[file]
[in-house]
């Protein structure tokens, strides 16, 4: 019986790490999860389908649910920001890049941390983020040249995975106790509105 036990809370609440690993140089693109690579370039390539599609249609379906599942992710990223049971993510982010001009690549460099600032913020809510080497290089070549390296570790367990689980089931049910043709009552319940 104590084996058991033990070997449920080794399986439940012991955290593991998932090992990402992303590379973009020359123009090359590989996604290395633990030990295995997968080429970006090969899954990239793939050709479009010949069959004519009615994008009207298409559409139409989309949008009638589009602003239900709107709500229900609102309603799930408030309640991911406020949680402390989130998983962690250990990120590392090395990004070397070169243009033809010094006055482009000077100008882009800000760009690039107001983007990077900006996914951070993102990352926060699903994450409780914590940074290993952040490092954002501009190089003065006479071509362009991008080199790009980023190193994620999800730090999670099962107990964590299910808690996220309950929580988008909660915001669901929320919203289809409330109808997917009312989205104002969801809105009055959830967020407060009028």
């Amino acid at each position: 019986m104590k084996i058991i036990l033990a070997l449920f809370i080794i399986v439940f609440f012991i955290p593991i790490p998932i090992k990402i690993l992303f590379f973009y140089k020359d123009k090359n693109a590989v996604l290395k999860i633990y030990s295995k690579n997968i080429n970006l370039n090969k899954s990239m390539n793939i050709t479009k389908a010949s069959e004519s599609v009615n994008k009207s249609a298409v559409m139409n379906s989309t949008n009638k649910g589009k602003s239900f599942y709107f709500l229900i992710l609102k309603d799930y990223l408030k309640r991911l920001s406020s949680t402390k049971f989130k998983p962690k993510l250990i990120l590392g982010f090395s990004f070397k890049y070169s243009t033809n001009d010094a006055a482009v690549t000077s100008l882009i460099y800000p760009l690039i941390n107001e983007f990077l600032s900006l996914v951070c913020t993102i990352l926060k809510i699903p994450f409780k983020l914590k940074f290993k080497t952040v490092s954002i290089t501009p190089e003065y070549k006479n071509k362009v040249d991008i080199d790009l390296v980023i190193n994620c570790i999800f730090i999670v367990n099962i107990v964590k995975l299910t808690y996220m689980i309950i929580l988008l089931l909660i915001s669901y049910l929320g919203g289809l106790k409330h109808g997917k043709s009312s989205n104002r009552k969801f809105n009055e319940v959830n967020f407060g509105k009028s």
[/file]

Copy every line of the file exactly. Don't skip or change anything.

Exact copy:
[in-house]
């Protein structure tokens, strides 16, 4: 019986790490999860389908649910920001890049941390983020040249995975106790509105 036990809370609440690993140089693109690579370039390539599609249609379906599942992710990223049971993510982010001009690549460099600032913020809510080497290089070549390296570790367990689980089931049910043709009552319940 104590084996058991033990070997449920080794399986439940012991955290593991998932090992990402992303590379973009020359123009090359590989996604290395633990030990295995997968080429970006090969899954990239793939050709479009010949069959004519009615994008009207298409559409139409989309949008009638589009602003239900709107709500229900609102309603799930408030309640991911406020949680402390989130998983962690250990990120590392090395990004070397070169243009033809010094006055482009000077100008882009800000760009690039107001983007990077900006996914951070993102990352926060699903994450409780914590940074290993952040490092954002501009190089003065006479071509362009991008080199790009980023190193994620999800730090999670099962107990964590299910808690996220309950929580988008909660915001669901929320919203289809409330109808997917009312989205104002969801809105009055959830967020407060009028």
């Amino acid at each position: 019986m104590k084996i058991i036990l033990a070997l449920f809370i080794i399986v439940f609440f012991i955290p593991i790490p998932i090992k990402i690993l992303f590379f973009y140089k020359d123009k090359n693109a590989v996604l290395k999860i633990y030990s295995k690579n997968i080429n970006l370039n090969k899954s990239m390539n793939i050709t479009k389908a010949s069959e004519s599609v009615n994008k009207s249609a298409v559409m139409n379906s989309t949008n009638k649910g589009k602003s239900f599942y709107f709500l229900i992710l609102k309603d799930y990223l408030k309640r991911l920001s406020s949680t402390k049971f989130k998983p962690k993510l250990i990120l590392g982010f090395s990004f070397k890049y070169s243009t033809n001009d010094a006055a482009v690549t000077s100008l882009i460099y800000p760009l690039i941390n107001e983007f990077l600032s900006l996914v951070c913020t993102i990352l926060k809510i699903p994450f409780k983020l914590k940074f290993k080497t952040v490092s954002i290089t501009p190089e003065y070549k006479n071509k362009v040249d991008i080199d790009l390296v980023i190193n994620c570790i999800f730090i999670v367990n099962i107990v964590k995975l299910t808690y996220m689980i309950i929580l988008l089931l909660i915001s669901y049910l929320g919203g289809l106790k409330h109808g997917k043709s009312s989205n104002r009552k969801f809105n009055e319940v959830n967020f407060g509105k009028s």